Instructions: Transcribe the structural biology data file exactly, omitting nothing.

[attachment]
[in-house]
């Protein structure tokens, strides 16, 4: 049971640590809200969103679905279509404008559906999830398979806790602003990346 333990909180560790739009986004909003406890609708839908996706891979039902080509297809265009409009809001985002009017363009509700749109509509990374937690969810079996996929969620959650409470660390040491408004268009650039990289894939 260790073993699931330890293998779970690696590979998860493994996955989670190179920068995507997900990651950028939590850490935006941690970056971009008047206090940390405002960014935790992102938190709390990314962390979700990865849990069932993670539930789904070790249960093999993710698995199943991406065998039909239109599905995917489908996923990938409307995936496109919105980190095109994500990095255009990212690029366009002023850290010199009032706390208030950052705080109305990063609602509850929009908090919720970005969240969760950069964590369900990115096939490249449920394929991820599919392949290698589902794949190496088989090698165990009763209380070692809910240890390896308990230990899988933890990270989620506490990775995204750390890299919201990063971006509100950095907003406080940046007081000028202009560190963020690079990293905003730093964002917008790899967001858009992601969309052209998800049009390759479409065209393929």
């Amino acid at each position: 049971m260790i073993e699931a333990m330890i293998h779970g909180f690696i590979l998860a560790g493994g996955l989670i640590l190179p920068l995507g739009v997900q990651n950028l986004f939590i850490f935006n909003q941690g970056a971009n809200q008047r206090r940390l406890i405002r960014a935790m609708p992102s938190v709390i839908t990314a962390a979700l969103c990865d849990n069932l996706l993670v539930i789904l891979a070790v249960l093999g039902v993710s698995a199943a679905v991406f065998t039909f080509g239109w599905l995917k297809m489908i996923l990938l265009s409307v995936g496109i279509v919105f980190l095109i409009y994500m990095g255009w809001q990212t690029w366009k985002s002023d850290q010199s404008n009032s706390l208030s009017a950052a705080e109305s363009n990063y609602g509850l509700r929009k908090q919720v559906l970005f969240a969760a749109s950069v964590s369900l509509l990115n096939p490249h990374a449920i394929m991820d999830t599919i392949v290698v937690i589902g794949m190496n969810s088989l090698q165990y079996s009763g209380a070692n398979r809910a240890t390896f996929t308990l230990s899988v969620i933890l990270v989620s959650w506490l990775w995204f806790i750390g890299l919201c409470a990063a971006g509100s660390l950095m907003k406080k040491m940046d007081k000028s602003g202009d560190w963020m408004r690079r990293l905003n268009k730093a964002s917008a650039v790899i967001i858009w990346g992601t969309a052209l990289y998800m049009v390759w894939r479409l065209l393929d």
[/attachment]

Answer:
[in-house]
């Protein structure tokens, strides 16, 4: 049971640590809200969103679905279509404008559906999830398979806790602003990346 333990909180560790739009986004909003406890609708839908996706891979039902080509297809265009409009809001985002009017363009509700749109509509990374937690969810079996996929969620959650409470660390040491408004268009650039990289894939 260790073993699931330890293998779970690696590979998860493994996955989670190179920068995507997900990651950028939590850490935006941690970056971009008047206090940390405002960014935790992102938190709390990314962390979700990865849990069932993670539930789904070790249960093999993710698995199943991406065998039909239109599905995917489908996923990938409307995936496109919105980190095109994500990095255009990212690029366009002023850290010199009032706390208030950052705080109305990063609602509850929009908090919720970005969240969760950069964590369900990115096939490249449920394929991820599919392949290698589902794949190496088989090698165990009763209380070692809910240890390896308990230990899988933890990270989620506490990775995204750390890299919201990063971006509100950095907003406080940046007081000028202009560190963020690079990293905003730093964002917008790899967001858009992601969309052209998800049009390759479409065209393929």
């Amino acid at each position: 049971m260790i073993e699931a333990m330890i293998h779970g909180f690696i590979l998860a560790g493994g996955l989670i640590l190179p920068l995507g739009v997900q990651n950028l986004f939590i850490f935006n909003q941690g970056a971009n809200q008047r206090r940390l406890i405002r960014a935790m609708p992102s938190v709390i839908t990314a962390a979700l969103c990865d849990n069932l996706l993670v539930i789904l891979a070790v249960l093999g039902v993710s698995a199943a679905v991406f065998t039909f080509g239109w599905l995917k297809m489908i996923l990938l265009s409307v995936g496109i279509v919105f980190l095109i409009y994500m990095g255009w809001q990212t690029w366009k985002s002023d850290q010199s404008n009032s706390l208030s009017a950052a705080e109305s363009n990063y609602g509850l509700r929009k908090q919720v559906l970005f969240a969760a749109s950069v964590s369900l509509l990115n096939p490249h990374a449920i394929m991820d999830t599919i392949v290698v937690i589902g794949m190496n969810s088989l090698q165990y079996s009763g209380a070692n398979r809910a240890t390896f996929t308990l230990s899988v969620i933890l990270v989620s959650w506490l990775w995204f806790i750390g890299l919201c409470a990063a971006g509100s660390l950095m907003k406080k040491m940046d007081k000028s602003g202009d560190w963020m408004r690079r990293l905003n268009k730093a964002s917008a650039v790899i967001i858009w990346g992601t969309a052209l990289y998800m049009v390759w894939r479409l065209l393929d």